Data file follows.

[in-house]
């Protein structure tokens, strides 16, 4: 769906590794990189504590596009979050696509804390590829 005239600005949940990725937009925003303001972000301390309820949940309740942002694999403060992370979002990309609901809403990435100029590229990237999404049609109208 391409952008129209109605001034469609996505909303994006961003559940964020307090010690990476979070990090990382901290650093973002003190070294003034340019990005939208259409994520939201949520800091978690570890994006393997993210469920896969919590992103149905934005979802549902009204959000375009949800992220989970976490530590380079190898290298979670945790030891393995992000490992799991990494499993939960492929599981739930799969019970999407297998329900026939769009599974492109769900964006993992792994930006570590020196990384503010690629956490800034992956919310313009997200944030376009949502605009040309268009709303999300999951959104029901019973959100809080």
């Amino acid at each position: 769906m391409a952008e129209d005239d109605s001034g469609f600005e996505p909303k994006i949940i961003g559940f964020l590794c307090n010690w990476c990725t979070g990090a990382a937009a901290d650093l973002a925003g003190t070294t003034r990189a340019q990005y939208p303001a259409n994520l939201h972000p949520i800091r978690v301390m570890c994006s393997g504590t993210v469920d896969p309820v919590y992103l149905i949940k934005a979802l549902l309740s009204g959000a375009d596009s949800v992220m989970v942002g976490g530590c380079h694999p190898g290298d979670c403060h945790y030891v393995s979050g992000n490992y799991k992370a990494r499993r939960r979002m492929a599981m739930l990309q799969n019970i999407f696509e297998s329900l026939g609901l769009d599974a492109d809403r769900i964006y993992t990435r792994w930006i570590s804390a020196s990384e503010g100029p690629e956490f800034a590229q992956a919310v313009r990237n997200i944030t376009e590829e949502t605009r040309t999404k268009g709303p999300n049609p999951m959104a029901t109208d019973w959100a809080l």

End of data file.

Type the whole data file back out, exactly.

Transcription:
[in-house]
């Protein structure tokens, strides 16, 4: 769906590794990189504590596009979050696509804390590829 005239600005949940990725937009925003303001972000301390309820949940309740942002694999403060992370979002990309609901809403990435100029590229990237999404049609109208 391409952008129209109605001034469609996505909303994006961003559940964020307090010690990476979070990090990382901290650093973002003190070294003034340019990005939208259409994520939201949520800091978690570890994006393997993210469920896969919590992103149905934005979802549902009204959000375009949800992220989970976490530590380079190898290298979670945790030891393995992000490992799991990494499993939960492929599981739930799969019970999407297998329900026939769009599974492109769900964006993992792994930006570590020196990384503010690629956490800034992956919310313009997200944030376009949502605009040309268009709303999300999951959104029901019973959100809080």
């Amino acid at each position: 769906m391409a952008e129209d005239d109605s001034g469609f600005e996505p909303k994006i949940i961003g559940f964020l590794c307090n010690w990476c990725t979070g990090a990382a937009a901290d650093l973002a925003g003190t070294t003034r990189a340019q990005y939208p303001a259409n994520l939201h972000p949520i800091r978690v301390m570890c994006s393997g504590t993210v469920d896969p309820v919590y992103l149905i949940k934005a979802l549902l309740s009204g959000a375009d596009s949800v992220m989970v942002g976490g530590c380079h694999p190898g290298d979670c403060h945790y030891v393995s979050g992000n490992y799991k992370a990494r499993r939960r979002m492929a599981m739930l990309q799969n019970i999407f696509e297998s329900l026939g609901l769009d599974a492109d809403r769900i964006y993992t990435r792994w930006i570590s804390a020196s990384e503010g100029p690629e956490f800034a590229q992956a919310v313009r990237n997200i944030t376009e590829e949502t605009r040309t999404k268009g709303p999300n049609p999951m959104a029901t109208d019973w959100a809080l």